On December 13, 2018, Bill C-86, the Budget Implementation Act, 2018 received Royal Assent. Bill C-86 has a wide ambit given that it primarily implements the February 2018 federal budget plan. Among other things, Bill C-86 makes numerous amendments aimed at “modernizing” the labour standards in the Canada Labour Code (“CLC”). To help federally regulated employers navigate the many changes to the labour standards, we have outlined the key changes to be aware of and what to do about them. Continue Reading “Modernized” Federal Labour Standards: Key Changes & What to Do About Them
Join Baker & McKenzie on January 27, 2016 for the second half of a special, 2-part webinar series, which will focus on key updates in the US and around the globe. Drawing on the legal talent of Baker & McKenzie’s global employment team, the webinars will feature a panel of top lawyers discussing major developments in 2015 and trends to watch for in 2016.
Click here to register.
On December 10, 2015, Bill 109, the Employment and Labour Statute Law Amendment Act, 2015 (the “Act“) received Royal Assent. The Act introduces new labour relations provisions for two large groups of employees in Ontario: firefighters and public sector employees. Most significantly, the Act also amends the Workplace Safety and Insurance Act, 1997 (“WSIA“), increasing employer liability (retroactively, in some cases) regarding workers’ compensation claims and survivor death benefits.
Increasingly, legislators in a variety of jurisdictions have been placing social reporting obligations on multinational employers, particularly in relation to corporate efforts to combat forced labour and trafficking in supply chains. Multinational entities with complex supply chains that stretch around the globe need to take note of the shifting landscape away from voluntary reporting on CSR efforts to mandatory disclosure reports, specifically in relation to global labour rights, practices, and policies.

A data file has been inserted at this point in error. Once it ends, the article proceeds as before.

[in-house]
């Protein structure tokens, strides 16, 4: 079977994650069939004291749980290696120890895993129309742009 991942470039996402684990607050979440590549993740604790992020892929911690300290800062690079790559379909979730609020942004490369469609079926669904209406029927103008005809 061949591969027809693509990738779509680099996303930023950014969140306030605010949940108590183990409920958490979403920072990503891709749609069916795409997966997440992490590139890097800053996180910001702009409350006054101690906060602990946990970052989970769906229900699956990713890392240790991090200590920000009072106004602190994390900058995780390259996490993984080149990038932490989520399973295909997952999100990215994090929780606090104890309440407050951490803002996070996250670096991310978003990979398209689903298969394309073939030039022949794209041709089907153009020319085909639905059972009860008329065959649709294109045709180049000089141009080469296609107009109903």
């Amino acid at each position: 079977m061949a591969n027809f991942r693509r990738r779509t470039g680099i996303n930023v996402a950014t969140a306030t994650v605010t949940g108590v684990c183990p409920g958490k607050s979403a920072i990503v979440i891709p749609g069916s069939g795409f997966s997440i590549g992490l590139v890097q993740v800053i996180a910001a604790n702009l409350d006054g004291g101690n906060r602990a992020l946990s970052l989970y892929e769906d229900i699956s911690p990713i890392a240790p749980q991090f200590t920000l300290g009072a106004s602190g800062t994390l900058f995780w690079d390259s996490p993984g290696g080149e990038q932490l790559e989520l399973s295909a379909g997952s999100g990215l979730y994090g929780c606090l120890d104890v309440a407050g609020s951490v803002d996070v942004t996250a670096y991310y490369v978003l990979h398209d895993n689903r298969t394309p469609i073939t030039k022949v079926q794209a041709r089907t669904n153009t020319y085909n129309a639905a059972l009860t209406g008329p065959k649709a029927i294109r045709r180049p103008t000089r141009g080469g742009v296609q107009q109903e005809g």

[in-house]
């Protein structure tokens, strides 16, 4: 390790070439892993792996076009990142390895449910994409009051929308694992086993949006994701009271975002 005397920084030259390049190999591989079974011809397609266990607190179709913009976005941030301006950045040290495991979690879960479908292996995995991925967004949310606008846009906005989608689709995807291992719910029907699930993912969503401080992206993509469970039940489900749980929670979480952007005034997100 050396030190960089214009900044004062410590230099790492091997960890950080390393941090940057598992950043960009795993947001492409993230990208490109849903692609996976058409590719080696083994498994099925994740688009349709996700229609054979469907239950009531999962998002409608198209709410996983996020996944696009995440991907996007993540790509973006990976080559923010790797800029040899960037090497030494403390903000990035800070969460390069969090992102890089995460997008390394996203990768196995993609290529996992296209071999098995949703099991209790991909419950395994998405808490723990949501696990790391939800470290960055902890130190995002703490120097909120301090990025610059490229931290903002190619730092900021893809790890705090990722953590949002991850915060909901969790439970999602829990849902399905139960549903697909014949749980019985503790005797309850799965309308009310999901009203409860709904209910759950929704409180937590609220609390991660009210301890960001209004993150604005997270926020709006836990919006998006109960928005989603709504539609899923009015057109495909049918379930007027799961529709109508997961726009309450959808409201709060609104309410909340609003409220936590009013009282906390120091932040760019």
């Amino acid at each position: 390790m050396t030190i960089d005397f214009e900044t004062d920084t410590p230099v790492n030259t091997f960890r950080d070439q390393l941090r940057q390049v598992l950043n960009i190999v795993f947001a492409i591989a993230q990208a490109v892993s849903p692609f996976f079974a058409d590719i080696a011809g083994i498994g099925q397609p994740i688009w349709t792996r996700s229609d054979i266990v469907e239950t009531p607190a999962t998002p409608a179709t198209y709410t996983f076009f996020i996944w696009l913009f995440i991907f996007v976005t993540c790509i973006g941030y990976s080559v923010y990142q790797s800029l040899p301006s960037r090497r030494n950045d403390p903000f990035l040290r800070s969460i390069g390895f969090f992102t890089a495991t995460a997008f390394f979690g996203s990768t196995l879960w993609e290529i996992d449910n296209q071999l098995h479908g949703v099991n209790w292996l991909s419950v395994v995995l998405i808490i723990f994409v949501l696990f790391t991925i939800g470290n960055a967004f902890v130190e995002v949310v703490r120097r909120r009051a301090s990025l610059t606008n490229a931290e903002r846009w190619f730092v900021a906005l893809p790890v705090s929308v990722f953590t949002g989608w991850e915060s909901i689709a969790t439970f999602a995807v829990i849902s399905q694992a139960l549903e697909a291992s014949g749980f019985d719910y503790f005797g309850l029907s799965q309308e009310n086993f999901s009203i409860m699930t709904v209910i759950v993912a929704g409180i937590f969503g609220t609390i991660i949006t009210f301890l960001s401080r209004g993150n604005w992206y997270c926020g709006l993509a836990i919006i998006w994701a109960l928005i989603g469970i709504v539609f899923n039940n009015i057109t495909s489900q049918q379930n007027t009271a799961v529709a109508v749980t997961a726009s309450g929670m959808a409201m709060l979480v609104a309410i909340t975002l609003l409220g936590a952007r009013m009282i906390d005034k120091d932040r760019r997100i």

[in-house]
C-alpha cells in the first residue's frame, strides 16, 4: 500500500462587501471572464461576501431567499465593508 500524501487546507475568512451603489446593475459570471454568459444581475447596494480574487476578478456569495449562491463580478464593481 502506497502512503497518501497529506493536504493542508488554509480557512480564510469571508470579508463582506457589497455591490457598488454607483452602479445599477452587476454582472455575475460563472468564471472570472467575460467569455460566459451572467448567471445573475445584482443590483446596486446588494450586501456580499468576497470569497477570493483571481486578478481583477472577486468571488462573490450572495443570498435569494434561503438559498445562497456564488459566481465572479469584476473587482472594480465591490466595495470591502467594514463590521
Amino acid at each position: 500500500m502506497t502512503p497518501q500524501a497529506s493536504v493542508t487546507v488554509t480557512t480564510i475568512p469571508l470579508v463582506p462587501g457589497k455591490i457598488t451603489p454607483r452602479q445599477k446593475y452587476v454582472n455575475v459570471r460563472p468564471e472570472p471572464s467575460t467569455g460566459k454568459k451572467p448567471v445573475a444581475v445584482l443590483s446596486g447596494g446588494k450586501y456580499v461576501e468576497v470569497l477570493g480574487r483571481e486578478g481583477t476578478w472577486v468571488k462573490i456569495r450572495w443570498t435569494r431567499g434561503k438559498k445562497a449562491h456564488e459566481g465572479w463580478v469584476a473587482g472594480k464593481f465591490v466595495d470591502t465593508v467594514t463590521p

Chris Burkett, a member of Baker & McKenzie’s Labour, Employment and Employment Benefits Practice Group, has written on this trend, most recently in The Guardian, which can be viewed online here: http://tinyurl.com/nklbxcv.
In Mounted Police Association of Ontario v. Canada (Attorney General), 2015 SCC 1, the Supreme Court of Canada (SCC) was asked to determine whether the current process of collective bargaining available to members of the Royal Canadian Mounted Police (RCMP) is constitutional. In finding that the current scheme is unconstitutional, the SCC clarified the requirements for collective bargaining regimes under the right to freedom of association. Continue Reading Supreme Court of Canada Clarifies Scope of Constitutional Freedom of Association
(Canadian businesses with U.S. & international operations should consider this webinar.)
2014 has been yet another active year for employers, with significant labor and employment developments in the U.S. Now is the time for employers to update their employment handbooks, policies, and internal company practices to reflect both Federal and state developments from this past year, and for U.S. multinational companies to sharpen their employment-related business strategies for 2015.